Tag Archives: history

Research sources for Jewish (music) studies

For researchers on (South African) Jewish music, the following resources may be useful:

African Jewish Congress

Black Jews of Southern Africa

Department of Religious Studies, University of Cape Town

Documentation Centre for Music (DOMUS)

Faith Communities and apartheid

International Jewish Cemetery Project: South Africa

Jewish Chabad-Lubavitch Centres in South Africa

Jewish Communities of the World: Jewish South Africa

Jewish Currents

Jewish Genealogy Blog

Jewish Geneology Main Site

Jewish Photo Library

Jewish Research in South Africa (Ancestry24)

Jewish South African SIG (Special Interest Group)

Jewish Women’s Archive

Kaplan Centre, University of Cape Town

Music, Memory and Migration in the Post-Holocaust Jewish Experience-Pro

South Africa: Jewish Family History Research Guide

South African Holocaust and Genocide Foundation

South African Jewish Board of Deputies (SAJBD)

South African Jewish Museum

South African Jewish Year Book Database

South African Union for Progressive Judaism

Telfred

Tikvath Israel Congregation

Witbank Jewish Community

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Ode to a Musical Positivist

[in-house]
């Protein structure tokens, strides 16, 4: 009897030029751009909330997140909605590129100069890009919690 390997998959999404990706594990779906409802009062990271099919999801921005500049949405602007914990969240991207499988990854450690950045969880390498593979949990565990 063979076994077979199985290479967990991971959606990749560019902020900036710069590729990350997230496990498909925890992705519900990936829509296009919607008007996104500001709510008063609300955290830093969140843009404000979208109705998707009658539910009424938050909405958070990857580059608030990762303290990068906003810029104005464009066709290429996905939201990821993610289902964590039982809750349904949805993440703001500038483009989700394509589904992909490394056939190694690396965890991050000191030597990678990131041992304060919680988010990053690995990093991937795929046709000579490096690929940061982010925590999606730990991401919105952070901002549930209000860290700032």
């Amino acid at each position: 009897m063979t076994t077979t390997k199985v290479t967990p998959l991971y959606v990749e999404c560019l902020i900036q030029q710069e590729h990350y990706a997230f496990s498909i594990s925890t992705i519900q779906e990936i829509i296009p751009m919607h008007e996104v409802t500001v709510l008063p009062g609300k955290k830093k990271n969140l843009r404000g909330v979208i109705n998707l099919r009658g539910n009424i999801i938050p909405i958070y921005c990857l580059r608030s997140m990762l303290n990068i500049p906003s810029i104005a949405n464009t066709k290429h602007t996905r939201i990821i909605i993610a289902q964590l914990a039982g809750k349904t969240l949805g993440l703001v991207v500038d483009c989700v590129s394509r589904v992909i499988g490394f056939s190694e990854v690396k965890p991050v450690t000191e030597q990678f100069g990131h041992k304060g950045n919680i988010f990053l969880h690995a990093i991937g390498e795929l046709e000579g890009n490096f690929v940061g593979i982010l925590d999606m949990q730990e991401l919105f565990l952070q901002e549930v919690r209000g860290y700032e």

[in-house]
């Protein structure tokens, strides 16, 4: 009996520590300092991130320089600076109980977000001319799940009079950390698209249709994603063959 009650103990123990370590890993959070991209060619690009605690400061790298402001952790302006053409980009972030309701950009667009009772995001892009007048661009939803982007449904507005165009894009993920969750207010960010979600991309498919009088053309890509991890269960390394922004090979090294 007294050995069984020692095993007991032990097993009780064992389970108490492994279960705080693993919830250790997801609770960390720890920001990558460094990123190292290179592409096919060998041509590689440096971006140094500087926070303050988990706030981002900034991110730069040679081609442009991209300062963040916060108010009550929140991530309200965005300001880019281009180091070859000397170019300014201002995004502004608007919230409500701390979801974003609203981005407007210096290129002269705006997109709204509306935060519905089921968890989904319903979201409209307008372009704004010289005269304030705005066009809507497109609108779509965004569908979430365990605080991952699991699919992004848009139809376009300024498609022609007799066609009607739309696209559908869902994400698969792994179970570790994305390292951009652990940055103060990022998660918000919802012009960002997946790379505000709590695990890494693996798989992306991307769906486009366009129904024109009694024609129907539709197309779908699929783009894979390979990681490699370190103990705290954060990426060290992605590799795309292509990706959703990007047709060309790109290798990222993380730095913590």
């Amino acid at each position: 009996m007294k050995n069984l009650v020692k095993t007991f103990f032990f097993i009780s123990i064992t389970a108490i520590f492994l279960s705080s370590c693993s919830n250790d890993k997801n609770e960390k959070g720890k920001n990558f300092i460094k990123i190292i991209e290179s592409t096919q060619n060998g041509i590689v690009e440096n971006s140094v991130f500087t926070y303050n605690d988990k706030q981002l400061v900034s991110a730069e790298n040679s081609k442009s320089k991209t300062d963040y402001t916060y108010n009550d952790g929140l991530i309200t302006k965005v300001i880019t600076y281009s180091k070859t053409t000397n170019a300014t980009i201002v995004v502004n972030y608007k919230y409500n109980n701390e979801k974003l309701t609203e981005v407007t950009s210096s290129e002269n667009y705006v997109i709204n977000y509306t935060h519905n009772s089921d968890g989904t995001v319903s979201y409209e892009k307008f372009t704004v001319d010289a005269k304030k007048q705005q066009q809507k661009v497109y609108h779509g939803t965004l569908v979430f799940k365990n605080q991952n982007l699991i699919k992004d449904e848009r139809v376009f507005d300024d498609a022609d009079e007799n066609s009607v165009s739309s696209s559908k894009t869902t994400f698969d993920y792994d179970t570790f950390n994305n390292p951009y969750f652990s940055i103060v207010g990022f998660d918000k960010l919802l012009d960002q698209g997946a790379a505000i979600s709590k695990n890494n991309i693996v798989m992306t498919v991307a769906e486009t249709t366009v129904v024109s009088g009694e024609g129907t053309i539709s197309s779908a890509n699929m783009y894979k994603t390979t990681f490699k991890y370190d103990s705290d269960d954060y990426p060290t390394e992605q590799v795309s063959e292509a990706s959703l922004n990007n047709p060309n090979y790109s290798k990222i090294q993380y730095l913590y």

You shy away from social things to say
With good descriptions all that you can hear.
The content you prefer is musical.

Ignore the context: analyse the notes.
The social background’s secondary here…
So don’t say it if it’s not on the page!
And please don’t speculate on history
Or run the risk to o’er-philosophise,
To lose the notes in verbiage that distracts
From the romantic genius of that muse.

You write descriptions that are colourful
That capture music: freeze sounds on a page.
Your evocations feel the grain and sing
The groove. That is unusual in your field.
No soporific dull descriptions here.
The music breathes. It climbs and falls. It sings.
So your analysis is a response,
An echo or a mirror that reflects
The light and mirrors what it sees.

But please:
When I should drown I would that you weren’t there
To editorialize, adapt, describe.
To capture on the page my noble fight
For breath, my desperate screams: my cries for help.
You would describe the water with great skill.
But would you wade in, risk to lend a hand?
Or rather stand on shore and write it down?
Your positivism would not allow
Another context to participate.
My death you would describe in accurate
Felicity. Immortalize me thus
As Shakespeare did poor mad Ophelia.

When I should drown I would that you weren’t there.
I’d want another breed of analyst
With social conscience to philologize
Contextually. To not describe but play
An active part in framing my discourse
With empathy and insight and with love.

“I’m drowning here and you’re describing the water” – As Good as it Gets

(Etienne Viviers)